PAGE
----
Quelhue, Mapuche Hamlet

Visitors may go across hills, valleys and meadows immersed amidst trails in the native forest and clear starry skies in a shire known as Quelhue, which stands for “red soil” in the Mapuche tongue.

Queule is the name of the footbridge located on the road to Lake Caburgua. The surrounding territory, dwelled by a group of Mapuche families, is also known as Quelhue. They are both reached by car or bike and they represent a tour around the smaller but very attractive settlements in the area. In former times, the Trancura River would be crossed by an old one-way wooden bridge that still remains but is not used. A higher bridge made of concrete has been raised next to it. It is higher, stronger and more modern. Both of them give evidence of an increase in traffic and population. Below them, the same river, sown with rocks and pleasant murmur, flows. As we crossed the newer bridge, we could see the Lanín, Quetrupillán and Villarrica Volcanoes quite clearly. The traditional market known as Kui Kui is put up at this spot every summer. It offers handicrafts and typical Mapuche dishes for sale as the music of this culture is heard all around.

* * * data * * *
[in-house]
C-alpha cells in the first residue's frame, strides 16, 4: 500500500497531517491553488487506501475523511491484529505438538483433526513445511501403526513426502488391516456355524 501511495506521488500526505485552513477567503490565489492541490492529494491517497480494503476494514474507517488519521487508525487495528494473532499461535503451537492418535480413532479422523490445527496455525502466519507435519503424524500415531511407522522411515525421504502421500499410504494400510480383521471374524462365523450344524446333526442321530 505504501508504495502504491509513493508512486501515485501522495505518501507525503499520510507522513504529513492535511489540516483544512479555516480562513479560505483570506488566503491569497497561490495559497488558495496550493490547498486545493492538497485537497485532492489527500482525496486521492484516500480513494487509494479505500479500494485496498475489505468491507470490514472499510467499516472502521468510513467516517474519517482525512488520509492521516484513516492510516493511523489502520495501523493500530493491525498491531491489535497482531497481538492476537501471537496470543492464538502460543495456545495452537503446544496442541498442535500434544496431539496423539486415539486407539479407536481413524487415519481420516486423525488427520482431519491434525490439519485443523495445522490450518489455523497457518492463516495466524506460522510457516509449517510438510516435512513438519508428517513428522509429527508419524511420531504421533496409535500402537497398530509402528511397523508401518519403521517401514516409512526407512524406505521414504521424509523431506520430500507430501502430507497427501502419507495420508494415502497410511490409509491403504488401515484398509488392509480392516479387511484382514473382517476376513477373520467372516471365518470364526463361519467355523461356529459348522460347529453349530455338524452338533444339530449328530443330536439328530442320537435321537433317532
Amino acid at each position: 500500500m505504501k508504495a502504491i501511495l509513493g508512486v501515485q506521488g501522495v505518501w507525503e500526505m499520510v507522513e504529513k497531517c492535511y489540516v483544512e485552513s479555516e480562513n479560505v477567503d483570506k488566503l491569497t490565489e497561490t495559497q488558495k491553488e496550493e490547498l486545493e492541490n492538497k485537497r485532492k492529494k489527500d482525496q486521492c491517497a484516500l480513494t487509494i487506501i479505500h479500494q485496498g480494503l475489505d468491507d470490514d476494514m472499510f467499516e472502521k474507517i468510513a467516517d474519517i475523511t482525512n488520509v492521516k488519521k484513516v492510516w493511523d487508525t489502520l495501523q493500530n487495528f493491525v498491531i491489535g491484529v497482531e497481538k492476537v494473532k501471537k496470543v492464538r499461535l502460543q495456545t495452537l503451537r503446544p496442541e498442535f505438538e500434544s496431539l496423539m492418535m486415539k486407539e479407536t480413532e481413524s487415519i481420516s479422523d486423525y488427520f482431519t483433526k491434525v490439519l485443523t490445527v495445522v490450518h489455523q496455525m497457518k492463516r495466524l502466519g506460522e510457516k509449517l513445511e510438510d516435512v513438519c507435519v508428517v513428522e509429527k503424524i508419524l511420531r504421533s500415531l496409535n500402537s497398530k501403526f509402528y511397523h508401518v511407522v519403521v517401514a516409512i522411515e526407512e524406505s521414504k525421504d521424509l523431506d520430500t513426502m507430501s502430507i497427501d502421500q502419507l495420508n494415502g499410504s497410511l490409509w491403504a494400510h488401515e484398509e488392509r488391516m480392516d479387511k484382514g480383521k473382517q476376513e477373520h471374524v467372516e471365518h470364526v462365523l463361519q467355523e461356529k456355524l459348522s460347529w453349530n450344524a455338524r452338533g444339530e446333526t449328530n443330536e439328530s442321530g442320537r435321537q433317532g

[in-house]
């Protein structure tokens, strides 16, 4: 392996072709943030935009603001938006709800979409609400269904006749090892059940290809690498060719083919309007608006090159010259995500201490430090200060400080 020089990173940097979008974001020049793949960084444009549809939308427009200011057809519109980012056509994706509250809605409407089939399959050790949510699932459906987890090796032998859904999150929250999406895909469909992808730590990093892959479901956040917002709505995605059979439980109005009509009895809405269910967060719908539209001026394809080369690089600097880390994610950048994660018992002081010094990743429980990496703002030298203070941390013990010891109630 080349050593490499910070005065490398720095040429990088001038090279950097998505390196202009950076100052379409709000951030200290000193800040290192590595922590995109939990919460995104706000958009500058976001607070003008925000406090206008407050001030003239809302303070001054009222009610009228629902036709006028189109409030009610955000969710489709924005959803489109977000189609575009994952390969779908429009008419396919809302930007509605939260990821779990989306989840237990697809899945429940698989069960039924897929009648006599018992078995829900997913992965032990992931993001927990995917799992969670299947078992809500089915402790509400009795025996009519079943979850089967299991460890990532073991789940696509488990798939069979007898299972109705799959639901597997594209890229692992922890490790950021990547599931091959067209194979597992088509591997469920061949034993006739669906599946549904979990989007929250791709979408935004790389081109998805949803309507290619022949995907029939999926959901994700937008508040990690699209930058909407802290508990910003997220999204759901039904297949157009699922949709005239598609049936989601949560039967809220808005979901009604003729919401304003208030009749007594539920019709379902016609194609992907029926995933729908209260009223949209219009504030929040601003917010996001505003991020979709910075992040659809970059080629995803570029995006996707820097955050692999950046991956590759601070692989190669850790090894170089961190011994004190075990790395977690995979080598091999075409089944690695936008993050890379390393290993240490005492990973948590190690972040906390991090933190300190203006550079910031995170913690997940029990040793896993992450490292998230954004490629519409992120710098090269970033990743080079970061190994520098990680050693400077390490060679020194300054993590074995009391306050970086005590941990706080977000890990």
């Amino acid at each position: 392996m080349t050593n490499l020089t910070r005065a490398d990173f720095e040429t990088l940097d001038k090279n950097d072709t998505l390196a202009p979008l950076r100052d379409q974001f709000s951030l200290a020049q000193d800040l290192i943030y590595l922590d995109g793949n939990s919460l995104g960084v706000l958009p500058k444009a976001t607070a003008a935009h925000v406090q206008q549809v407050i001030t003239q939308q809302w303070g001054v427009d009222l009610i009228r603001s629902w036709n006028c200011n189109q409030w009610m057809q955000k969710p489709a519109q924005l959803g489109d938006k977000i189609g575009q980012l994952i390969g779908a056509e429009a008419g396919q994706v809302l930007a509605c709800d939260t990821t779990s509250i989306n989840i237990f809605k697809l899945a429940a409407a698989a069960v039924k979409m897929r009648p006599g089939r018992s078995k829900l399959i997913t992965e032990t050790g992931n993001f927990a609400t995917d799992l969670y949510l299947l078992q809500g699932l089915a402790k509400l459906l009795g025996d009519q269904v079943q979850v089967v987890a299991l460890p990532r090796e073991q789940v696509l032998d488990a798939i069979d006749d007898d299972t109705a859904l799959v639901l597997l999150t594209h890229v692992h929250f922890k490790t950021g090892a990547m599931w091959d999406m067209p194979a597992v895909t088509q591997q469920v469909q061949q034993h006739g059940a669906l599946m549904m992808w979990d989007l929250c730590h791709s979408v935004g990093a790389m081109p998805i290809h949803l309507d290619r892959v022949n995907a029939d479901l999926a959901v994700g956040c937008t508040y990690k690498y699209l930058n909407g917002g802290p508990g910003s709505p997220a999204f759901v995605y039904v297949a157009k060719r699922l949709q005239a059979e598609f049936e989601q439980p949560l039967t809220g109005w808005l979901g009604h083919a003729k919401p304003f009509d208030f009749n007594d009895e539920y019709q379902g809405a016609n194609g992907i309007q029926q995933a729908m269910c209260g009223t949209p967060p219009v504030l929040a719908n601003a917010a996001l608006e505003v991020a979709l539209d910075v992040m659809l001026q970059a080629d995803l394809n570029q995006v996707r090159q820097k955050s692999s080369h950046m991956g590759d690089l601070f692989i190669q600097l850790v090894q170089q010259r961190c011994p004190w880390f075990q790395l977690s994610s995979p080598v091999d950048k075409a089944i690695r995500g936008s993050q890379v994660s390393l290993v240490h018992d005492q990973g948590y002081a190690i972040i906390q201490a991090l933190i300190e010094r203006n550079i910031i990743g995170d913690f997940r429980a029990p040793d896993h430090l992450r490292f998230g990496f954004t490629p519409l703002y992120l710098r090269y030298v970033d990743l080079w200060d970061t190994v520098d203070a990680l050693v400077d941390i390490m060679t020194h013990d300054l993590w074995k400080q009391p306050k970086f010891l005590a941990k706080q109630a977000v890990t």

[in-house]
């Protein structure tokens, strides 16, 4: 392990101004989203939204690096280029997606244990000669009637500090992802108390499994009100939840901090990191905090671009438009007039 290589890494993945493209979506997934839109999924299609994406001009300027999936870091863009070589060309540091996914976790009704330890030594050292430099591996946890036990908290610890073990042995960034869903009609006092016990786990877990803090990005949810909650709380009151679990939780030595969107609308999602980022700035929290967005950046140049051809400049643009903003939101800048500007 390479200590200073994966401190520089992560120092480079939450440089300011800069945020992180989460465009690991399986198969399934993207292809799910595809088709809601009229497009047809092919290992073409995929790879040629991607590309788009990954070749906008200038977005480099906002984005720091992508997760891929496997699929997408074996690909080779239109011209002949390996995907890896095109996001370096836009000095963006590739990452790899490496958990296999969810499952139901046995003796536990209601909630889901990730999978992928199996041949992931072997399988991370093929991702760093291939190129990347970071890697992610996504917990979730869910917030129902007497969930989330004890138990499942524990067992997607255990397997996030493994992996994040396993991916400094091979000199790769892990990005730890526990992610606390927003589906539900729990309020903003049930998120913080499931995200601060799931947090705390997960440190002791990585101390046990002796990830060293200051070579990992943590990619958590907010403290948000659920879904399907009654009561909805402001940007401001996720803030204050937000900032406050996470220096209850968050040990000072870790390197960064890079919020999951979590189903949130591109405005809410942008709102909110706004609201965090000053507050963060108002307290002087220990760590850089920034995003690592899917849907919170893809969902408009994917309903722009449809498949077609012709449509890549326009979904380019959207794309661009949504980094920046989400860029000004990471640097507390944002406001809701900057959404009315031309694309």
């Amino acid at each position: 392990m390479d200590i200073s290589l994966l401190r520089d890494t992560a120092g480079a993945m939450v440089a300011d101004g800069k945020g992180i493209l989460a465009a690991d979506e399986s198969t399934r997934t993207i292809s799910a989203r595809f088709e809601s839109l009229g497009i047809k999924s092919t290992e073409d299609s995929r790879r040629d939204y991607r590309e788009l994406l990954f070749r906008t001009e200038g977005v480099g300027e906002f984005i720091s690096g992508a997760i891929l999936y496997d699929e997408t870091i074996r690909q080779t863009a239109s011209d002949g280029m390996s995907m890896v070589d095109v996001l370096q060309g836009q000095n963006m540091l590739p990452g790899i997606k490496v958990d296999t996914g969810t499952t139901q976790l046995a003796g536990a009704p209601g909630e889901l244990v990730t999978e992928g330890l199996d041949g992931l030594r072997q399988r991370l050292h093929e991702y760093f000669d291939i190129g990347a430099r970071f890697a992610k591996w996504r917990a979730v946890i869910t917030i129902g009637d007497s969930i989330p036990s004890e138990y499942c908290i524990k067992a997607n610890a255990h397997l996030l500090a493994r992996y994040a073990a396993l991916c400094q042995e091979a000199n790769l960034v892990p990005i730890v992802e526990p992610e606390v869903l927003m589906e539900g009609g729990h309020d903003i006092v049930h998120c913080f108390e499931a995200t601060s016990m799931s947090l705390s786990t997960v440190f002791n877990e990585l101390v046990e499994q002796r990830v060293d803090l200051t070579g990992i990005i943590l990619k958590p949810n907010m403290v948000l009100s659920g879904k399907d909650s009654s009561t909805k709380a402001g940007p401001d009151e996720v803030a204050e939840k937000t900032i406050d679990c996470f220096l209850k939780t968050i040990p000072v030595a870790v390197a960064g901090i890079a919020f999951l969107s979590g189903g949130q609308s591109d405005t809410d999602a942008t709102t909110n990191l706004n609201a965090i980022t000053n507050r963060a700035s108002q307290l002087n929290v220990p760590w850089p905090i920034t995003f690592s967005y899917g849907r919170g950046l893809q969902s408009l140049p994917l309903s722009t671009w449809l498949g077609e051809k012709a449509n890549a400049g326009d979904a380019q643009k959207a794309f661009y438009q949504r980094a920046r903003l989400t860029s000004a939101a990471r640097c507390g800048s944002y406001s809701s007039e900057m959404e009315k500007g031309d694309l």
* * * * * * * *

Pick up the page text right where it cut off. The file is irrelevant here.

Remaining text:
• Bridge Quelhue

    Bridge Quelhue

  • Quelhue footbridge

    Quelhue footbridge

  • Rucas, built with local wood

    Rucas, built with local wood

  • House dining

    House dining

  • Covered with straw

    Covered with straw

We took a gravel road leading to Río Plata and got to the house owned by the Esparza H-Colipi family, from the Manuel Huaiquivil community. Its members opened their gates to us and showed us their lifestyle, customs and traditions. Besides enjoying their cuisine, celebrations and entertainment, visitors may stay at their rucas, built with local wood (hualle or roble pellín, maqui, or willow) and covered with straw. The original houses used to provide shelter for the entire family group, who shared one space. The newer units are used only as bedrooms. They are cool and offer comfortable beds and mattresses. The meals and the gathering at the fire pit are special moments during which ancestral habits, religious worship by the rehue -a sacred tree log- and the deep respect paid to nature are revealed. Maybe foreigners are the most frequent users of rucas, as they feel passionate about this ancient culture and hiking in the surroundings. The game known as palín is highly appreciated by the younger ones and it resembles present-day hockey. Learning more about visions that differ from those prevailing in big cities may be the main component of these outings that may be enjoyed either by car or by bike during one day or staying overnight at this location.

Autor Mónica Pons Fotografo Eduardo Epifanio

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